Otters at Georgia Aquarium Test Positive for Coronavirus
The Asian small-clawed otters may have caught the virus from an asymptomatic staff member
The Georgia Aquarium announced on Sunday that several of its Asian small-clawed otters had tested positive for SARS-CoV-2, the virus that causes Covid-19.
The animals’ caretakers were tipped off when the otters showed symptoms like sneezing, lethargy and coughing. The aquarium is not certain as to how the otters caught the virus, but the statement suggests that a staff member with an asymptomatic infection transmitted it to the otters.
The sick otters are geriatric—one of the aquarium’s otters, Brighton, celebrated her 11th birthday on April 12, and small-clawed otters usually live up to 12 years in captivity, though some live longer. (An otter named Oz reached 18 years old at the aquarium, and some otters live to over 20 years old.) The otters’ age might make them more vulnerable to the infection, but the aquarium staff expects them to recover without long-term complications.
“Our Asian small-clawed otters are under very close monitoring by veterinarians and animal care team members. They have displayed only mild symptoms and we expect them all to make a full recovery,” says Tonya Clauss, the aquarium’s vice president of animal and environmental health, in the statement. “We are providing supportive care as needed so they can eat, rest and recover.”
The decision to test the otters for the coronavirus is a first for the Georgia Aquarium, Rachel Trent writes for CNN, but many animals have proven susceptible to the virus since last spring. Gorillas, big cats, housecats and minks had previously tested positive for the coronavirus.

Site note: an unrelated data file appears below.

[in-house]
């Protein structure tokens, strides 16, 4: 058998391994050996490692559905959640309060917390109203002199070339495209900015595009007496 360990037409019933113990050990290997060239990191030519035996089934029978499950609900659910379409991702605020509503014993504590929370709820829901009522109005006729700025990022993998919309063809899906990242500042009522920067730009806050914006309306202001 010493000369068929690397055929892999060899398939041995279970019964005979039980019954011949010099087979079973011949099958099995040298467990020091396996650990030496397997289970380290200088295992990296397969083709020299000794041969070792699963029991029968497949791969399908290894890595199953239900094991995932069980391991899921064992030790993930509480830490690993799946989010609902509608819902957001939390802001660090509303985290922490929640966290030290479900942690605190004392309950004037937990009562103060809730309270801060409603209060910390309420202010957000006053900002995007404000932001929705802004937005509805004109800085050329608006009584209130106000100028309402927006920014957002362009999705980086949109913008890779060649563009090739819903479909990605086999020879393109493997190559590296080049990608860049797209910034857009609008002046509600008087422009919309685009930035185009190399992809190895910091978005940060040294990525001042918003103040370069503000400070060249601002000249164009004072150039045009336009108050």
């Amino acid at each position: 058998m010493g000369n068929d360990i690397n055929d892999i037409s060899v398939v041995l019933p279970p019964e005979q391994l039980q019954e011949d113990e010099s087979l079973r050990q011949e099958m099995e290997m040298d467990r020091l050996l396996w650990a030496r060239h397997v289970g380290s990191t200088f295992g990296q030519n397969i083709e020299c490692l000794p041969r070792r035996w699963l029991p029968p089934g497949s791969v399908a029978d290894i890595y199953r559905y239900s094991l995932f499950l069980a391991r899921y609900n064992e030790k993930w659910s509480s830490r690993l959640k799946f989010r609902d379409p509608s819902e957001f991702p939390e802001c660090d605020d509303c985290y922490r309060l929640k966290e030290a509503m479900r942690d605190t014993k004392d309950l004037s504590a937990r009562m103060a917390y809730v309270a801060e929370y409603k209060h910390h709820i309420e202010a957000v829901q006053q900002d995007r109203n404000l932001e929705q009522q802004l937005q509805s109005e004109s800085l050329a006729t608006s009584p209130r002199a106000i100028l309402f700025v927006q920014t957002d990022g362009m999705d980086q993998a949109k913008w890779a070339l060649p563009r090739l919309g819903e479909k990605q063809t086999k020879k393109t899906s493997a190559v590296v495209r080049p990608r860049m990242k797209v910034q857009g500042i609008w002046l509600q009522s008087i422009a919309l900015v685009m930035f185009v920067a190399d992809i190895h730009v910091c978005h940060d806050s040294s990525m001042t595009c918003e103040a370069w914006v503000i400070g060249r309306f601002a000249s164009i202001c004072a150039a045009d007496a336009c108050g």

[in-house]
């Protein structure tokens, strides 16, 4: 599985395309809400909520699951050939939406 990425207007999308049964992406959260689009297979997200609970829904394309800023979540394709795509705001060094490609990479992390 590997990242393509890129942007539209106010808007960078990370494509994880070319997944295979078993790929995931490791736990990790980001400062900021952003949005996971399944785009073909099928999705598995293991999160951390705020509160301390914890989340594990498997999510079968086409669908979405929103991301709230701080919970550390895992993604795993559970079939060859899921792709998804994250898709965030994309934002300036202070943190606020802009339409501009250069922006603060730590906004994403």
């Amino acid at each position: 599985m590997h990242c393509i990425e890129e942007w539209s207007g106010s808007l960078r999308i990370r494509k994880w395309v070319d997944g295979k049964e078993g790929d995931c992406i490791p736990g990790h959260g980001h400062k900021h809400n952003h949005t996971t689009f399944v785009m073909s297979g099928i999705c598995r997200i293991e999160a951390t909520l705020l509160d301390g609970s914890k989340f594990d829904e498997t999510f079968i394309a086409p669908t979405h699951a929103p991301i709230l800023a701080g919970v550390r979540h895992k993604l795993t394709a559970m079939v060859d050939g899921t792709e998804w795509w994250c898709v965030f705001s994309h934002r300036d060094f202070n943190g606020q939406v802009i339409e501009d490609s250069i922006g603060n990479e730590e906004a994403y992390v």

As Ed Cara notes for Gizmodo, both minks and otters are mustelids, a family of about 55 meat-eating mammals, so it is not surprising that the otters were also vulnerable to the coronavirus infection.
Small-clawed otters are the smallest and least aquatic of 13 species of otter. In the wild, they live in small streams, rice paddies and mangroves of southern India, southern China, Southeast Asia, Indonesia and the Philippines, according to the Smithsonian's National Zoo and Conservation Biology Institute. They live in groups and hunt crustaceans, fish, amphibians and reptiles.
The Georgia Aquarium notes in its statement that “despite following all recommended health and safety protocols,” it is most likely that a staff member with an asymptomatic coronavirus infection passed the virus to the otters. And although there is very little risk of the virus jumping from the otters back to a human, all staff who interact with the otters have been tested for Covid-19.
The otters aren’t currently on view, and the Georgia Aquarium will wait until the otters no longer test positive for the coronavirus before deciding when to return them to the public enclosure. Acrylic barriers separate the otters on exhibit from the public, so the animals do not pose a risk of spreading Covid-19 to aquarium visitors. The aquarium is currently open to the public with mask-wearing and 30-minute time slots to ensure reduced capacity.